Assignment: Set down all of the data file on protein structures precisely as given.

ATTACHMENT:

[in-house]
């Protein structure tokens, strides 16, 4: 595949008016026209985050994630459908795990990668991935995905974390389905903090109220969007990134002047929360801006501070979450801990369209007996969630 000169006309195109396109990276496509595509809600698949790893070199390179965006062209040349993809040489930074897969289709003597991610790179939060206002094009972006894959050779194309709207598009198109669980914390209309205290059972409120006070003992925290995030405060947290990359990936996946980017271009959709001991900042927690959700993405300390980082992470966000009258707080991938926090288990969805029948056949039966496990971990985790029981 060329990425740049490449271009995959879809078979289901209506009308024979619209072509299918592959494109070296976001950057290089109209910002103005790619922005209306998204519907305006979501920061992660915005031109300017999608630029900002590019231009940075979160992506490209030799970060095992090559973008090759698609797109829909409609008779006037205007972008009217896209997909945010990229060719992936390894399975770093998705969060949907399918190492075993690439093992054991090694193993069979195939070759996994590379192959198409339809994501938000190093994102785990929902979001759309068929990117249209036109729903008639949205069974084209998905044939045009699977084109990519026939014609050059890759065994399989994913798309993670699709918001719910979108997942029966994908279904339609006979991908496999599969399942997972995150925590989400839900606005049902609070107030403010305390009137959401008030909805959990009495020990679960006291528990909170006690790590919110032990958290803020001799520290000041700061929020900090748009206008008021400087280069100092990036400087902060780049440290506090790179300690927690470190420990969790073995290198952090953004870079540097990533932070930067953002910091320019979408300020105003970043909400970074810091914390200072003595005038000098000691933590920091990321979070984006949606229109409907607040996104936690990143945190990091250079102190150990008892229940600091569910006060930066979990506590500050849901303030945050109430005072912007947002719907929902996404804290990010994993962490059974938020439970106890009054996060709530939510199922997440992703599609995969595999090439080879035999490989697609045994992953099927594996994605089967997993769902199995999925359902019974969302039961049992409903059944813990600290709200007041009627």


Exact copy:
[in-house]
């Protein structure tokens, strides 16, 4: 595949008016026209985050994630459908795990990668991935995905974390389905903090109220969007990134002047929360801006501070979450801990369209007996969630 000169006309195109396109990276496509595509809600698949790893070199390179965006062209040349993809040489930074897969289709003597991610790179939060206002094009972006894959050779194309709207598009198109669980914390209309205290059972409120006070003992925290995030405060947290990359990936996946980017271009959709001991900042927690959700993405300390980082992470966000009258707080991938926090288990969805029948056949039966496990971990985790029981 060329990425740049490449271009995959879809078979289901209506009308024979619209072509299918592959494109070296976001950057290089109209910002103005790619922005209306998204519907305006979501920061992660915005031109300017999608630029900002590019231009940075979160992506490209030799970060095992090559973008090759698609797109829909409609008779006037205007972008009217896209997909945010990229060719992936390894399975770093998705969060949907399918190492075993690439093992054991090694193993069979195939070759996994590379192959198409339809994501938000190093994102785990929902979001759309068929990117249209036109729903008639949205069974084209998905044939045009699977084109990519026939014609050059890759065994399989994913798309993670699709918001719910979108997942029966994908279904339609006979991908496999599969399942997972995150925590989400839900606005049902609070107030403010305390009137959401008030909805959990009495020990679960006291528990909170006690790590919110032990958290803020001799520290000041700061929020900090748009206008008021400087280069100092990036400087902060780049440290506090790179300690927690470190420990969790073995290198952090953004870079540097990533932070930067953002910091320019979408300020105003970043909400970074810091914390200072003595005038000098000691933590920091990321979070984006949606229109409907607040996104936690990143945190990091250079102190150990008892229940600091569910006060930066979990506590500050849901303030945050109430005072912007947002719907929902996404804290990010994993962490059974938020439970106890009054996060709530939510199922997440992703599609995969595999090439080879035999490989697609045994992953099927594996994605089967997993769902199995999925359902019974969302039961049992409903059944813990600290709200007041009627």